We’re not crying, you’re crying.
Orlando isn’t always all that it’s cracked up to be, as depicted in The Florida Project. Yes, it’s an incredibly popular tourist destination and, of course, it’s home to the wondrous and fantastical Disney World. But there’s also a lot more to the city lying just outside these magical walls.
This is the area where Moonee (Brooklynn Prince), a six-year-old girl, finds herself living. She does not live in a big, rich castle like all the Disney princesses do. She, instead, lives in the Magic Castle — a broken down motel in the outskirts of Orlando that’s home to those on the verge of homelessness.
Moonee lives there with her mother, Halley (Bria Vinaite). Halley doesn’t have a steady job, per-say, but somehow always finds a way to get rent to Bobby (Willem Dafoe), the motel manager.
Halley also isn’t exactly what one might consider a well-fit mother. While she cares for Moonee — her love evident in a handful of scenes — she can also tend to be reckless and irresponsible at times. She allows Moonee to wander the city over the course of the summer without supervision, while she stays in the room and watches TV.
Moonee, however, doesn’t mind. This is the only life that she’s ever known, and she’s more than happy causing mischief with her friends Scooty (Christopher Rivera) and Jancey (Valeria Cotto).
Yet, the illusion can’t last forever. While Moonee may not mind (or better yet, fully understand) her circumstances and Halley may not want to lose her daughter, things seem to only bet worse and worse for the two of them. Eventually, something has to cave.
The Florida Project is directed by Sean Baker, who made his claim-to-fame in 2015 with Tangerine — the first feature-length film to ever be shot entirely on an iPhone.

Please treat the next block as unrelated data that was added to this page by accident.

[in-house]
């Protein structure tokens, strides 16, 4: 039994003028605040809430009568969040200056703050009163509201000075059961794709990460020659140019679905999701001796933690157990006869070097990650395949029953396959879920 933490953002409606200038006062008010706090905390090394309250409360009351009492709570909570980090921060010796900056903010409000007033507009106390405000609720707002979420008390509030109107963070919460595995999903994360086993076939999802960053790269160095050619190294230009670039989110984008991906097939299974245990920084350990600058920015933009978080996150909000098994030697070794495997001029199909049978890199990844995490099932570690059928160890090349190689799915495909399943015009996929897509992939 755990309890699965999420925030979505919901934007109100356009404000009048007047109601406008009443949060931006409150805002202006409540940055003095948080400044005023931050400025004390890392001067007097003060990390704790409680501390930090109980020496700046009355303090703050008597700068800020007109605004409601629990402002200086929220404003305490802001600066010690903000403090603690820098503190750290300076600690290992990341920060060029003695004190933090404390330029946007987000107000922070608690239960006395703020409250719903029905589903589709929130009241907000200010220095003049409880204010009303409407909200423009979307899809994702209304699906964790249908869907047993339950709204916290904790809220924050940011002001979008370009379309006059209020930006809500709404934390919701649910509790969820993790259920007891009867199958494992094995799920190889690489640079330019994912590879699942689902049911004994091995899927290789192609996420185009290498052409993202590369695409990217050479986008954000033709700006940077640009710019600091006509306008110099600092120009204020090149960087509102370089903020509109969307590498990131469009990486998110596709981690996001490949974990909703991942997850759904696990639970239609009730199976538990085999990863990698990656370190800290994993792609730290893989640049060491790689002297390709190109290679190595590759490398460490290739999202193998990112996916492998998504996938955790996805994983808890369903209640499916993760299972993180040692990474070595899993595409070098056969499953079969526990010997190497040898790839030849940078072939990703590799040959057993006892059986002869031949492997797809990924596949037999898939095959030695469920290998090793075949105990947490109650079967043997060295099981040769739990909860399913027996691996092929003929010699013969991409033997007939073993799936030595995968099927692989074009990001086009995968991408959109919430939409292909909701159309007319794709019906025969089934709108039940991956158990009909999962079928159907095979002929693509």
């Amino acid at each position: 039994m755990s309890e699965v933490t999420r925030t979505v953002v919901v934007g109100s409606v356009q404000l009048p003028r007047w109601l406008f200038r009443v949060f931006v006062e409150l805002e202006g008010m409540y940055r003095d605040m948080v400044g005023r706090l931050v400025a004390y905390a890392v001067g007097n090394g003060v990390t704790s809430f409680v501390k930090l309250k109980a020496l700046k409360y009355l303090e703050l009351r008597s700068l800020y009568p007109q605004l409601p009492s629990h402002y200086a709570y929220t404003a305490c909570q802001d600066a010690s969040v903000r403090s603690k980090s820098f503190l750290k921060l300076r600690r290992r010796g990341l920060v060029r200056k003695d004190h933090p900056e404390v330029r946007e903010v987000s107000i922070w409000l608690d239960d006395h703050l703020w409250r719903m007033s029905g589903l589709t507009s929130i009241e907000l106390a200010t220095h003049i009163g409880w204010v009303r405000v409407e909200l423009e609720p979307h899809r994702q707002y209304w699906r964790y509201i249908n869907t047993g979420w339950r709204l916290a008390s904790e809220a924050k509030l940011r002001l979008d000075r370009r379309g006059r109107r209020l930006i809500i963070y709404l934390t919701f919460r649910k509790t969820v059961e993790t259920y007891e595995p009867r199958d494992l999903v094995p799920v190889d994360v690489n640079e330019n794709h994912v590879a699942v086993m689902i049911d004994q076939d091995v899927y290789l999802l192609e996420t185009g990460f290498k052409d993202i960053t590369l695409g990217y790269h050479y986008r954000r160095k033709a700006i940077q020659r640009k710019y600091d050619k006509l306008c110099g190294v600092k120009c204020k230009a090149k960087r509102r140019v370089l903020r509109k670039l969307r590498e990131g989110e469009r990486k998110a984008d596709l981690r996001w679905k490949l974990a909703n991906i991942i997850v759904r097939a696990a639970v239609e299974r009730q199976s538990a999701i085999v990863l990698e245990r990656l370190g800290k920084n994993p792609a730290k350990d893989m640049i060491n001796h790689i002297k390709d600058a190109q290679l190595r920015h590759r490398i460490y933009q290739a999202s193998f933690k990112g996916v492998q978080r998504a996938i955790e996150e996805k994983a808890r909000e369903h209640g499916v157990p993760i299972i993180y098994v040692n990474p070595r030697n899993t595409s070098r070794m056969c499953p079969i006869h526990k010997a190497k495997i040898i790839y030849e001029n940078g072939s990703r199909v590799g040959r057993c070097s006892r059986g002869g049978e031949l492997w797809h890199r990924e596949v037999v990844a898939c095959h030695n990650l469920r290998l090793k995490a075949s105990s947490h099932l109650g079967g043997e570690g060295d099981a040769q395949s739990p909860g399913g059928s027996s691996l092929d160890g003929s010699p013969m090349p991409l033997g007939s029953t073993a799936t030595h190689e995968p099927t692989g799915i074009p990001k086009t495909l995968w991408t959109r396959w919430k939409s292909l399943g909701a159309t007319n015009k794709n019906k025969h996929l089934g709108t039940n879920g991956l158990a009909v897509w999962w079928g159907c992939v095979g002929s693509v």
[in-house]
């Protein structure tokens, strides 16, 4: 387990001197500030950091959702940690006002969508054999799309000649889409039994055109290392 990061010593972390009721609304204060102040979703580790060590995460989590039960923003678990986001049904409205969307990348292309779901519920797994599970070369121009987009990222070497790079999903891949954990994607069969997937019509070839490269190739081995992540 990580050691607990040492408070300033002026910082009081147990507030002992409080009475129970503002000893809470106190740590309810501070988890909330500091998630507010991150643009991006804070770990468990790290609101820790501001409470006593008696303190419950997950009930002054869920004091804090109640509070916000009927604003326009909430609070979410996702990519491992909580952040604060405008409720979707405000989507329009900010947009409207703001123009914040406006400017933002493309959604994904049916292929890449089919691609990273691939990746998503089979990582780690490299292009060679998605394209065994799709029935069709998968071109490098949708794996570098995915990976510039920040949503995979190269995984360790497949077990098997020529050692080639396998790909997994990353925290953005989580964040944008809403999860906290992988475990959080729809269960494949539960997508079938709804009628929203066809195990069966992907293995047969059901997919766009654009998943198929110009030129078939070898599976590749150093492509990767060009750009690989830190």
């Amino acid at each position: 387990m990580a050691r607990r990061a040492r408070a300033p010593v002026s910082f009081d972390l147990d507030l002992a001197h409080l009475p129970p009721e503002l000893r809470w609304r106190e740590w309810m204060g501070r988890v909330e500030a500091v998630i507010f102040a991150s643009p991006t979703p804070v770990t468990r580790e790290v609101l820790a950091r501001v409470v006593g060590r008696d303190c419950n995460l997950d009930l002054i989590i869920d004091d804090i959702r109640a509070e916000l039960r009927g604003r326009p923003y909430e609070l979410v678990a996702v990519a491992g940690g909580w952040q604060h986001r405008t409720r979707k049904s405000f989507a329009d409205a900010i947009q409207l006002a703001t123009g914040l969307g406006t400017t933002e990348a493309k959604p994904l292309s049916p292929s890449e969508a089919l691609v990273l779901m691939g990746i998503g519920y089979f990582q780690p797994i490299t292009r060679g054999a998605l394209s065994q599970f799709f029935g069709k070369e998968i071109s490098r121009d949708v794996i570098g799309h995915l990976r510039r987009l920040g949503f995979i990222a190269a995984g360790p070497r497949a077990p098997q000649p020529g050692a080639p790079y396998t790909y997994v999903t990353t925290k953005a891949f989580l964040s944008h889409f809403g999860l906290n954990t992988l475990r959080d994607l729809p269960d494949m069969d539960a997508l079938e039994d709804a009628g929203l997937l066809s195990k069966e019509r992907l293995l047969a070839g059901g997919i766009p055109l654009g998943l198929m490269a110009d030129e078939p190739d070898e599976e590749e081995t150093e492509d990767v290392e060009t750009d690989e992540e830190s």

Baker, proven in Tangerine and now The Florida Project, has an incredible eye for depicting realism in a unique way. He takes a group of people in America who are in no way privileged and simply attempts to depict a slice of their life. They’re impoverished, unlucky, forgotten and trying so desperately to hold on to what they have (make it out of the Magic Castle and into the Magic Kingdom, if you will), yet can’t quite seem to make it work.
Yet Baker doesn’t approach it with a condescending or even negligent tone. Instead, he almost brings it about with a certain amount of romanticism.
Not to say that he makes this way of life look in any way glamorous, but rather it’s matter-of-fact. Moonee and her friends have been brought up this way all of their lives. They don’t know any better. As a result, they have a certain childlike innocence behind them that makes the whole situation seem a lot more tolerable.
This childhood innocence, however, comes out in different ways through the movie. Moonee is not a saint of a child in any sense. From the opening scene (which is incredible), we see her spitting on cars and calling strangers “ratchet bitches.” Yet, the more we spend time with her, the more we understand her way of life and how she ended up here — the movie becomes more and more heartbreaking as a process.